In the context of ACT public high schools I think most students live within easy walking or cycling distance and I think that would also apply to most primary students. Yes parents need to make sure their kids are taught about the dangers of the road, but it seems to me that some parents today are scared to let their kids be independent and learn and grow. It sometimes makes me wonder what sort of adults we’re going to have in the future.

carnardly 11:15 pm 24 Oct 16

but there are also plenty of schools in canberra though that local kids can get to without using roads, bar the crossing at school.

i see a couple of kids riding from the garran/hughes area to curtin primary pretty regularly (the badge on the PE uniform is a dead giveaway). they are probably 5th or 6th grade, in a bunch of 3 they can help each other and they have fun and they don’t cross ANY roads. sometimes i see them over near garran primary and other times near the woden drain or going up the greenways to curtin. if one of them did get a flat, other commuters would generally stop and ask them if they need a hand. there is a support network out there and i’ve fixed more than a dozen kids bikes in my time.

i’m not a child abducter, or a stalker, and having a ‘friendly face’ out there might just save you kid’s bacon out there. next time i see them and say hi, how’s it going. stranger danger is one thing. that everyone out there is a paedophile is just wrong. you need to teach kids they can approach strangers for help when they need it. it doesn’t mean getting in a car with them, but asking for help with their bike, or to use a phone to ring mum.

there are 2 girls that live somewhere in kambah that ride to melrose high. dad started off with them when they started and now they’re capable confident, safe and skilled riders. plus they told me they get the ‘bus ticket’ money as pocket money if they ride. so essentially it’s their choice. i am faster than them but often just slow and have a chat as we cruise along. they say hi. we talk, we separate, we say bye. there are also plenty of other people like me out there that keep a genuine eye on the kids.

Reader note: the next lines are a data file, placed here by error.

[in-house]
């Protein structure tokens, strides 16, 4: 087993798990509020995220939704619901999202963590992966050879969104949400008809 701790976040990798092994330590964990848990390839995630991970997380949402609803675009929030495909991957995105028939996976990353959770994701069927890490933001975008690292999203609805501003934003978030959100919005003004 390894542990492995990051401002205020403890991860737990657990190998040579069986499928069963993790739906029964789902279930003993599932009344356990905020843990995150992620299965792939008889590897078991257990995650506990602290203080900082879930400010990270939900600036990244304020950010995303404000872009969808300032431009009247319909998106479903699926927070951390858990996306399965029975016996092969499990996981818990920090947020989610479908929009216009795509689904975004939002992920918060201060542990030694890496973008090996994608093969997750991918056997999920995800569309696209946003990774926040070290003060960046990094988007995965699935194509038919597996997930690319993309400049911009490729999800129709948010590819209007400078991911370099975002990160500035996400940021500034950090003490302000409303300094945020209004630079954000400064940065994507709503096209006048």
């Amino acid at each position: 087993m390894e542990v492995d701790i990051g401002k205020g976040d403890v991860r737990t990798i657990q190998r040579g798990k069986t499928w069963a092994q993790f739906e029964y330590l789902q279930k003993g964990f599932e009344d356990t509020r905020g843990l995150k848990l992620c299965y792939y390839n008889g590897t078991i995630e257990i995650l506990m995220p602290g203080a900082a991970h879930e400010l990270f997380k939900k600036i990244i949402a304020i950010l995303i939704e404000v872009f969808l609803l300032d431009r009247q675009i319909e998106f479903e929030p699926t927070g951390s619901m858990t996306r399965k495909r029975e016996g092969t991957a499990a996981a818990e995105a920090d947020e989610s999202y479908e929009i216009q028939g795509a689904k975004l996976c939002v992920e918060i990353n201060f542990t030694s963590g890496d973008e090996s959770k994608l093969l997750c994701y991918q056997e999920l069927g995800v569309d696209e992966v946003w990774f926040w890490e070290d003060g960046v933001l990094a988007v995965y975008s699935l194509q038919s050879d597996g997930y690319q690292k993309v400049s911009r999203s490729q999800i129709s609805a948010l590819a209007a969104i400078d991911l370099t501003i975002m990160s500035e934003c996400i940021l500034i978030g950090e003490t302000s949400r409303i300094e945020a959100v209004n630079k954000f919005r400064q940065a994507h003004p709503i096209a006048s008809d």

kids need to be taught how to be safe. non riders don’t always know what safe riding actually means.

Masquara 8:50 pm 24 Oct 16

OBob said :

Riding is great for kids and they should be encouraged. BUT, children less than 12 are not mentally equipped to handle road traffic. In front of the house on a dead-end street, sure. Our two boys did this when less than 12 and both ran into parked cars. Bang! Nothing serious, thankfully, but it could have been. As a generalisation, kids over 12 can manage light traffic. Practice makes perfect, so training is needed.
By the way, I am a graduate traffic engineer and was the director of the Road User Research section at the Office of Road Safety. I am not guessing about children’s cognitive skills.

I agree. I watched a primary school child in a pink helmet cycling alone in Barton the other day – aged 9 or 10. Pelting along National Circuit with total confidence and incredible speed, crossed Canberra Avenue at the lights, then continued at speed on the footpath. She was going so fast that I lost sight of her as I bumbled along National Circuit myself in my car. All well and good, but the child was NOT looking out for unexpected circumstances – she did not once look left or right, just trusted the lights and the pedestrian crossing. Very dangerous for her parents not to be aware of those cognitive limitations I would think.